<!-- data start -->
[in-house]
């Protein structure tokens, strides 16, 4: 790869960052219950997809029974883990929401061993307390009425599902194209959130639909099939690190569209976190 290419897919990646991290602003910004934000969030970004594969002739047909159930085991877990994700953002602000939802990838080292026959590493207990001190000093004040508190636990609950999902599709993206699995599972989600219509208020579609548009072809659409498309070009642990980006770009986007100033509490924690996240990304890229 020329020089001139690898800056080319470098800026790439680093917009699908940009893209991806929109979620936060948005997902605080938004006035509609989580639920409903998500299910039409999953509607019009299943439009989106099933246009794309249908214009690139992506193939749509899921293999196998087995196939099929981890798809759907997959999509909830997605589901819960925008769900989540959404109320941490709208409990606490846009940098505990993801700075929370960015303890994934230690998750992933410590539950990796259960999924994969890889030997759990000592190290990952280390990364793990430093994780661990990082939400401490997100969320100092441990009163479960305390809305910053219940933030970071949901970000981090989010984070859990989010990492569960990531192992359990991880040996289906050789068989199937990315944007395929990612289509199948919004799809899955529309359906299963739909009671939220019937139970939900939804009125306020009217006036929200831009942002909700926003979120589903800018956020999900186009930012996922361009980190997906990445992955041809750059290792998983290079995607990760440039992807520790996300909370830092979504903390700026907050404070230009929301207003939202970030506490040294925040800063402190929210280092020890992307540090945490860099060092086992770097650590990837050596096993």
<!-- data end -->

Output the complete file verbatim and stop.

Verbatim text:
[in-house]
């Protein structure tokens, strides 16, 4: 790869960052219950997809029974883990929401061993307390009425599902194209959130639909099939690190569209976190 290419897919990646991290602003910004934000969030970004594969002739047909159930085991877990994700953002602000939802990838080292026959590493207990001190000093004040508190636990609950999902599709993206699995599972989600219509208020579609548009072809659409498309070009642990980006770009986007100033509490924690996240990304890229 020329020089001139690898800056080319470098800026790439680093917009699908940009893209991806929109979620936060948005997902605080938004006035509609989580639920409903998500299910039409999953509607019009299943439009989106099933246009794309249908214009690139992506193939749509899921293999196998087995196939099929981890798809759907997959999509909830997605589901819960925008769900989540959404109320941490709208409990606490846009940098505990993801700075929370960015303890994934230690998750992933410590539950990796259960999924994969890889030997759990000592190290990952280390990364793990430093994780661990990082939400401490997100969320100092441990009163479960305390809305910053219940933030970071949901970000981090989010984070859990989010990492569960990531192992359990991880040996289906050789068989199937990315944007395929990612289509199948919004799809899955529309359906299963739909009671939220019937139970939900939804009125306020009217006036929200831009942002909700926003979120589903800018956020999900186009930012996922361009980190997906990445992955041809750059290792998983290079995607990760440039992807520790996300909370830092979504903390700026907050404070230009929301207003939202970030506490040294925040800063402190929210280092020890992307540090945490860099060092086992770097650590990837050596096993």